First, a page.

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The PSUO-SSUO is the union that represents all support staff at the University of Ottawa.Photo: PSUO-SSUO/Facebook

Negotiations have broken down after U of O offered “unfair” final offer according to PSUO-SSUO union VP

“Everything is negotiable. Whether or not the negotiation is easy is another thing,” once said late Star Wars actress, Carrie Fisher.

That’s exactly the situation currently at hand between the University of Ottawa and the union representing its support staff the PSUO-SSUO. For several months now, negotiations have been taking place between the PSUO-SSUO and the U of O to address certain employee issues, until the university abruptly decided to stop bargaining and impose a final offer upon the union. 

Over the last 14 months, the University of Ottawa and the members of the PSUO-SSUO have been negotiating to agree on critical employee issues that affect support staff and students. Such issues include unfulfilled vacancies, hiring more academic advisors and mental health workers, etc… Although both parties have agreed on many points, they have up to now failed to reach an agreement on a number of crucial issues. 

“For several months now, the Union has been trying to get the University to address critical employee issues that directly impact the student learning experience such as unfilled vacancies, the hiring of more academic advisors and mental health counsellors, but all have been ignored,” wrote Johnatan Degan the vice president of the SSUO in an email to the Fulcrum.

Patrick Charette the director of institutional communications at the U of O, on behalf of the university, explained that the proposal they have offered to the PSUO-SSUO is aligned with provincial legislation, Bill 124, that restricts compensation increases and cuts employment benefits and compensations by one per cent per year for a three-year period for both unionized and non-unionized employees.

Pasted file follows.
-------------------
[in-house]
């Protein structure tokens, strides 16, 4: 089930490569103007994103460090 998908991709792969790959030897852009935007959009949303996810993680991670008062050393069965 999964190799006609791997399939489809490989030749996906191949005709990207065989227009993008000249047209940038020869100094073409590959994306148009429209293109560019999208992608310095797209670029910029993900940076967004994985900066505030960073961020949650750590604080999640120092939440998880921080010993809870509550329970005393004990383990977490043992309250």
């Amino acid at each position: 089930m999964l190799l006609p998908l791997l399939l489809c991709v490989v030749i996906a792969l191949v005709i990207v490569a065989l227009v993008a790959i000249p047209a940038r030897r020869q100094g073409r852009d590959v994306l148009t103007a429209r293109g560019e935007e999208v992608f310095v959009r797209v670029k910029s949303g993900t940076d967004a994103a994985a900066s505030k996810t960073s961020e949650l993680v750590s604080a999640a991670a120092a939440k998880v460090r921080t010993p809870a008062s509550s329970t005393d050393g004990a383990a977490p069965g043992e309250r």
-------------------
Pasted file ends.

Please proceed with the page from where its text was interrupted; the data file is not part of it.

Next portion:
The bill does not require universities to cut health benefits to employee groups. 

“The University has respected the bargaining process and we have tabled a comprehensive offer that we believe is reasonable and beneficial to PSUO-SSUO members,” Charette wrote in an email to the Fulcrum. 

The final offer vote was submitted to the union earlier in April, the voting period will start on June 22 and end on June 26 at noon, the University is pushing for a quick end to the crisis. 

“We believe this avenue will give members of the PSUO-SSUO an opportunity to review our offer as presented to the union, make their own informed decision, and express it through a vote fairly conducted by the Ontario Labour Relations Board,” stated Charette about the U of O’s offer to PSUO-SSUO members.

“Now during a global pandemic, they are forcing a vote on an offer unchanged in nearly a year which was essentially rejected by an 84 per cent strike mandate last October,“ wrote Degan about the U of O’s offer. “The union just wants to get back to the bargaining table to address employees’ concerns and to negotiate a fair deal.”

“We think that it is time to proceed with a new collective agreement and end the uncertainty that we are all dealing with. We encourage all members to vote,” commented Charette.

If the members of the union vote yes, the negotiations are over, and they settle for a deal the union doesn’t see as fair to them or the students. If they vote no, the negotiations continue if the university allows it to. The union is hoping that by voting no on the U of O’s final offer, they can put more pressure on the University to change its positions. 

The Union is facing mounting pressure to end the negotiations and to agree to the final offer, however, they don’t believe that the final offer is fair to their members. They do not want to settle down and demand a “fair” offer from the University of Ottawa so that both parties are content. They believe that they can negotiate to get the best possible deal for their members claiming that the final offer is “certainly not the best deal for us” and that they will continue working until the deal is achieved.